From Publishers Weekly
Novelist and critic Reed (The Freelance Pallbearers; Mumbo Jumbo) tours historic districts and homes, and attends parades, festivals and performances, to discover the "many worlds within Oakland," a city with "one of the most ethnically diverse populations in the country... [and where] identities are blurred." Reed's treatment is part homage and part rant (mostly against Mayor Jerry Brown and his "elegant density" plan to gentrify the downtown area with hi-tech businesses). The author has reason to be frustrated: "Classical buildings and traditional landmarks are being leveled and replaced by vertical trailer parks that seem to be thrown up overnight"; but some of his comparisons are a bit extreme, as when he likens the dot-com generation to the exploitative 1849 Gold Rushers: "California has never recovered from the damage caused by these earlier invaders... and their treatment of the California natives must rank as one of the cruelest episodes in human history." The book's best parts come from transcribed interviews, such as author Malcolm Margolies's description of a pre-development Lake Merritt and David Hilliard's stirring Black Panther legacy tour. But Reed's own language vacillates from bland ("I attended the annual Black Cowboy parade. Attendance was up over the previous parade") to venomous ("the black upper class is kept out of sight, lest some white Americans lose their self-esteem, whose foundation is the myth of black inferiority, their psychological Prozac"). This slender volume, while filled with facts, dates and a variety of cultural events, doesn't live up to the "husky and brawling" swagger of the city Reed describes.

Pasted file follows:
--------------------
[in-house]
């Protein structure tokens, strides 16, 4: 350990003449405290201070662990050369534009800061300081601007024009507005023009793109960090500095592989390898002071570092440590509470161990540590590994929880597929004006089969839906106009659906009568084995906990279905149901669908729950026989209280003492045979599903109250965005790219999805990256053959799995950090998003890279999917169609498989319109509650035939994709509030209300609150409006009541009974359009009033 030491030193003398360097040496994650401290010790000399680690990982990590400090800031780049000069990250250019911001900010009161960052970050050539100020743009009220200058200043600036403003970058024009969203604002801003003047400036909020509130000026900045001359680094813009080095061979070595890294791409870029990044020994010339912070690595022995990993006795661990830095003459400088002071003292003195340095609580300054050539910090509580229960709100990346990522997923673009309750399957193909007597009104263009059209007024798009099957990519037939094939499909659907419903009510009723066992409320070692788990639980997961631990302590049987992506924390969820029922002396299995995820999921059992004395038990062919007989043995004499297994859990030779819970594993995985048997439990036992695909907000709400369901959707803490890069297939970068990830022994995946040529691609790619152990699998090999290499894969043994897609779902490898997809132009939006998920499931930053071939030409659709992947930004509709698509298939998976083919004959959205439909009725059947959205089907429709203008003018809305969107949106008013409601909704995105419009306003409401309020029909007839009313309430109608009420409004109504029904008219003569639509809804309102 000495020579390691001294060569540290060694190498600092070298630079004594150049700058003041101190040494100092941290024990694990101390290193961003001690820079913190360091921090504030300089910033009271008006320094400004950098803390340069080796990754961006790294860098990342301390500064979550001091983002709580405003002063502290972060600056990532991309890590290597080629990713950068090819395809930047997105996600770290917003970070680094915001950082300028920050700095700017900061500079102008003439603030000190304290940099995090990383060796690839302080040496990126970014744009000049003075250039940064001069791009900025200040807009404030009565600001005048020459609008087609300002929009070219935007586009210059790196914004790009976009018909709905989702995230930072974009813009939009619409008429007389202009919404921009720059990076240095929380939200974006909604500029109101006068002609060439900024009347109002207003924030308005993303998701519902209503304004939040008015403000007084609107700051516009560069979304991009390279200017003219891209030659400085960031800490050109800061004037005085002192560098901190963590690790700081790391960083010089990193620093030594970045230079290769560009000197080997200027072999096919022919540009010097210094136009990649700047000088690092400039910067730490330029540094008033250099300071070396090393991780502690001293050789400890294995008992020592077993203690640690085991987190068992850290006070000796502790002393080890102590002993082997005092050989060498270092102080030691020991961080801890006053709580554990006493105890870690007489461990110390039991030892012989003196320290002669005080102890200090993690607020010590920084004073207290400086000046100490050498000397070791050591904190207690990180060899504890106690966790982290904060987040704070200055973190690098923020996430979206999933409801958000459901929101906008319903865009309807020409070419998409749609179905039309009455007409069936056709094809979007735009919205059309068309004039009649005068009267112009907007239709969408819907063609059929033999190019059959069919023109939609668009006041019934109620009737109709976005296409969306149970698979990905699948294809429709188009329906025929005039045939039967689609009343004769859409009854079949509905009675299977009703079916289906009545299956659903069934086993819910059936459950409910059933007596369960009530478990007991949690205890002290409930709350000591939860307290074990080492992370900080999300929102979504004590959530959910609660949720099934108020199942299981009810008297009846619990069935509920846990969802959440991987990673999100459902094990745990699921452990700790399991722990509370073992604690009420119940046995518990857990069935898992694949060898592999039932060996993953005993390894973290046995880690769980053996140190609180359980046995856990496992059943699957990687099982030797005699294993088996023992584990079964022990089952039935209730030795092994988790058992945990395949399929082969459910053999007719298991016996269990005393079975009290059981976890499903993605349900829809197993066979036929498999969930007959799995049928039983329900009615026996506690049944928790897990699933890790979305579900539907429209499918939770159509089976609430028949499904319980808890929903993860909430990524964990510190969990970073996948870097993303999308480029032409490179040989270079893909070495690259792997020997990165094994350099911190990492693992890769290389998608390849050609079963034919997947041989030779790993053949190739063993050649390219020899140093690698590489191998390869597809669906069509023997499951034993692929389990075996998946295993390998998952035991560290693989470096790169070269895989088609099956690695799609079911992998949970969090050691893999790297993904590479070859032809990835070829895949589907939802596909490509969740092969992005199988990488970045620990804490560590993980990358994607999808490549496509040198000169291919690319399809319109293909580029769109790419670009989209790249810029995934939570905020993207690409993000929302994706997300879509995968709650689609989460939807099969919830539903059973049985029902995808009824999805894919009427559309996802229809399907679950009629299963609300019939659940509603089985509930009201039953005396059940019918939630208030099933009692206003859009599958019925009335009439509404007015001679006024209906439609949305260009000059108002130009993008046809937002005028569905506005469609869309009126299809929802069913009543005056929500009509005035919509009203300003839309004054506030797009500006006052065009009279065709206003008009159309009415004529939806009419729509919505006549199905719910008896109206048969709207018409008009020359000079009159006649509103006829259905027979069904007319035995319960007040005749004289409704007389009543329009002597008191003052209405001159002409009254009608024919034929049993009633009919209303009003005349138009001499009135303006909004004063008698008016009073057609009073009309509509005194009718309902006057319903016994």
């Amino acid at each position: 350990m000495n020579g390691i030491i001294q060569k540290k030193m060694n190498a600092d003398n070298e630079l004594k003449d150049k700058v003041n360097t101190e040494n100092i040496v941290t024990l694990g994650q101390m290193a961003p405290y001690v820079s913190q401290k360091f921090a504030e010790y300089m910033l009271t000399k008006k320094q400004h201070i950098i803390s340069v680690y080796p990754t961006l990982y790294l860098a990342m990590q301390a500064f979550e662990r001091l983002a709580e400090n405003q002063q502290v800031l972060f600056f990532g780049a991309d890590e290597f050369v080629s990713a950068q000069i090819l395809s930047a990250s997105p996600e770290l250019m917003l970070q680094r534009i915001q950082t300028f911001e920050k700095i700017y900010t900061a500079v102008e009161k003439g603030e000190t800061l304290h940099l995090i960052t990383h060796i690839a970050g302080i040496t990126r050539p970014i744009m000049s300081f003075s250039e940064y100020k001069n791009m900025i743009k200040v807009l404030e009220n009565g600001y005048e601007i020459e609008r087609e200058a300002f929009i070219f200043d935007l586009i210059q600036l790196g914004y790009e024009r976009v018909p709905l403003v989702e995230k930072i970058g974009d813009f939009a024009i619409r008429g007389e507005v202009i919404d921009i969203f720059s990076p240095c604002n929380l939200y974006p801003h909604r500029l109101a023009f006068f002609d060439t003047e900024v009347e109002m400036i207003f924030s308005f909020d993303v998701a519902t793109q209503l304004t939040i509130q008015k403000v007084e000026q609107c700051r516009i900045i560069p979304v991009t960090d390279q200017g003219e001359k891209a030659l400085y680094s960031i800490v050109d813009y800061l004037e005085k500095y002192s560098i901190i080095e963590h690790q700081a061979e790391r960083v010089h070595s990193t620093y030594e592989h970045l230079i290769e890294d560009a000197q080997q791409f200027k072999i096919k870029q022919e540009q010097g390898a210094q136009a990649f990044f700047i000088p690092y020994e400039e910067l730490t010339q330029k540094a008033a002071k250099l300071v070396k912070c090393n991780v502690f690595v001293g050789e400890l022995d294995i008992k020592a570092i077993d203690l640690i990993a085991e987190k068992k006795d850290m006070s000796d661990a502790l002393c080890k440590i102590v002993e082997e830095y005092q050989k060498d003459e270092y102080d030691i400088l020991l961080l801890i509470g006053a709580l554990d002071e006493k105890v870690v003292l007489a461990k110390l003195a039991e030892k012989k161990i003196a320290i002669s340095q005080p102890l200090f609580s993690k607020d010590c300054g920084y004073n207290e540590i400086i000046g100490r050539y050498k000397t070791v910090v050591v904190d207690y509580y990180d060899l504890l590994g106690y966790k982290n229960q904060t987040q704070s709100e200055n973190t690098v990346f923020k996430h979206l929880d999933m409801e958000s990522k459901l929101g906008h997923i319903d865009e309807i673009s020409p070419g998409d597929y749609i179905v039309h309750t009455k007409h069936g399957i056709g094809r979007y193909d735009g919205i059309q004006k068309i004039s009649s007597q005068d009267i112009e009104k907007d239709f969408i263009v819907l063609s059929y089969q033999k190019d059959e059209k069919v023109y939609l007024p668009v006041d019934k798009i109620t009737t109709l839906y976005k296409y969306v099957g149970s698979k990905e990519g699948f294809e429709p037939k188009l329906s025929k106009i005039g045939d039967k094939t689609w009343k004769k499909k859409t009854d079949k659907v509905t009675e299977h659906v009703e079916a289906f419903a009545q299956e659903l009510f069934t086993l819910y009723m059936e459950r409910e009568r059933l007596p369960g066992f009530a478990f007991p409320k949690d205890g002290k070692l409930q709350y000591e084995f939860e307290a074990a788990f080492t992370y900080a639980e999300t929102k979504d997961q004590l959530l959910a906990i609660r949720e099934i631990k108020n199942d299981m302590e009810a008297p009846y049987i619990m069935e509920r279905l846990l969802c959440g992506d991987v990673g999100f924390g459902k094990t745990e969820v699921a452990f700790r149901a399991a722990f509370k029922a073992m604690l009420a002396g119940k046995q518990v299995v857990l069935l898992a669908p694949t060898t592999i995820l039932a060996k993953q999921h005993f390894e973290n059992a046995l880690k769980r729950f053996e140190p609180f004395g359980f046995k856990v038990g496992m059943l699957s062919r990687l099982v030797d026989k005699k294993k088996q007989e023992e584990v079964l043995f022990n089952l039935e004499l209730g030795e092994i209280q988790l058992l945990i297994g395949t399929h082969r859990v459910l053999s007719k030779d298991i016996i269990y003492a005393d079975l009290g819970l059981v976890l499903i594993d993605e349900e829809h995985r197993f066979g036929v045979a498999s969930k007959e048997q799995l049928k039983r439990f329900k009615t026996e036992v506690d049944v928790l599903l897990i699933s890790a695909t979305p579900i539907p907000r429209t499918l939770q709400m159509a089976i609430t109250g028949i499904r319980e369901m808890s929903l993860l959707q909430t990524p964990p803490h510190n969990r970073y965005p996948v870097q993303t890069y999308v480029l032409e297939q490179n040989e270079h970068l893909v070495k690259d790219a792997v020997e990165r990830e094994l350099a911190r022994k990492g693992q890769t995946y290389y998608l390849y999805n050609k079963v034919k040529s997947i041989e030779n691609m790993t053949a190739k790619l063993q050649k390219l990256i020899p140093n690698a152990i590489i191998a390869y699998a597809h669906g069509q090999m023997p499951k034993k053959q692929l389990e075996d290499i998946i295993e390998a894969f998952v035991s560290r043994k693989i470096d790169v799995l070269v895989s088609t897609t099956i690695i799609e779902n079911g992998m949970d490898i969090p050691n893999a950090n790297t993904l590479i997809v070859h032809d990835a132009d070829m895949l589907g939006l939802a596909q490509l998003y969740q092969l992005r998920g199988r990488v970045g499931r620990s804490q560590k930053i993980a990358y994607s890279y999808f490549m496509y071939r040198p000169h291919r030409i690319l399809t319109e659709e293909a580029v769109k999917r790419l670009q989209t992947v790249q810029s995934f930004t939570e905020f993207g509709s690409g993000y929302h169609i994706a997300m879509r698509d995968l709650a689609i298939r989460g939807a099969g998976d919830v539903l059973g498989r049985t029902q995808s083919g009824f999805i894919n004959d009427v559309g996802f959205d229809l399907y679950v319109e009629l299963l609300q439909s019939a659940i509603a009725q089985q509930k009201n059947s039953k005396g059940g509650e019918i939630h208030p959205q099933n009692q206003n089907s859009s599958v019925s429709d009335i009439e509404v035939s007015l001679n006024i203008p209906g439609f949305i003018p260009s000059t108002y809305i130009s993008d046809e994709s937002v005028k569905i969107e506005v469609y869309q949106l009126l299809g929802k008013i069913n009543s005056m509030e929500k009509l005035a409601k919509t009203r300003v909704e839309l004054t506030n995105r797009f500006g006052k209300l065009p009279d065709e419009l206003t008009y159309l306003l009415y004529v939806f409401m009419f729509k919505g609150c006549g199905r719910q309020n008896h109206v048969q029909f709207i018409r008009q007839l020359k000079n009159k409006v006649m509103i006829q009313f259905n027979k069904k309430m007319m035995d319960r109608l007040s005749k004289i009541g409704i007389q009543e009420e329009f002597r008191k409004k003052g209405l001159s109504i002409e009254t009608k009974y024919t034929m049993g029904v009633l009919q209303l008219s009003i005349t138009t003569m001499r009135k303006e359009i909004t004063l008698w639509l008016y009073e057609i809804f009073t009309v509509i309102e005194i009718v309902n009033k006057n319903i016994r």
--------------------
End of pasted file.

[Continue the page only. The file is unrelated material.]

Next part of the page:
Copyright 2003 Reed Business Information, Inc.
Reed, novelist, poet, and longtime Oakland resident, offers an eclectic look at the multicultural city that thrives in the shadow of the better known and celebrated San Francisco. He describes Oakland as "blues city" because of its affinity to labor cities of the Northeast while still maintaining California's physical beauty, famous cultural melange, and political radicals. Reed chronicles his own personal journey to Oakland, by way of New York City and early fame. Fearful of wearing out his welcome--and creative juices--he moved to California. He was attracted by the politics of black power and the literary heritage of Jack London, Bret Harte, and Joaquin Miller. Reed offers a historic overview as well as acerbic commentary on the political and cultural scene of Oakland with celebrations of black cowboys and Native American powwows. He laments a move in politics from the Black Panthers to Jerry Brown's countercultural style, which includes "a brutal capitalist philosophy." Fans of Reed and Oakland will enjoy this engaging book. Vanessa BushCopyright © American Library Association. All rights reserved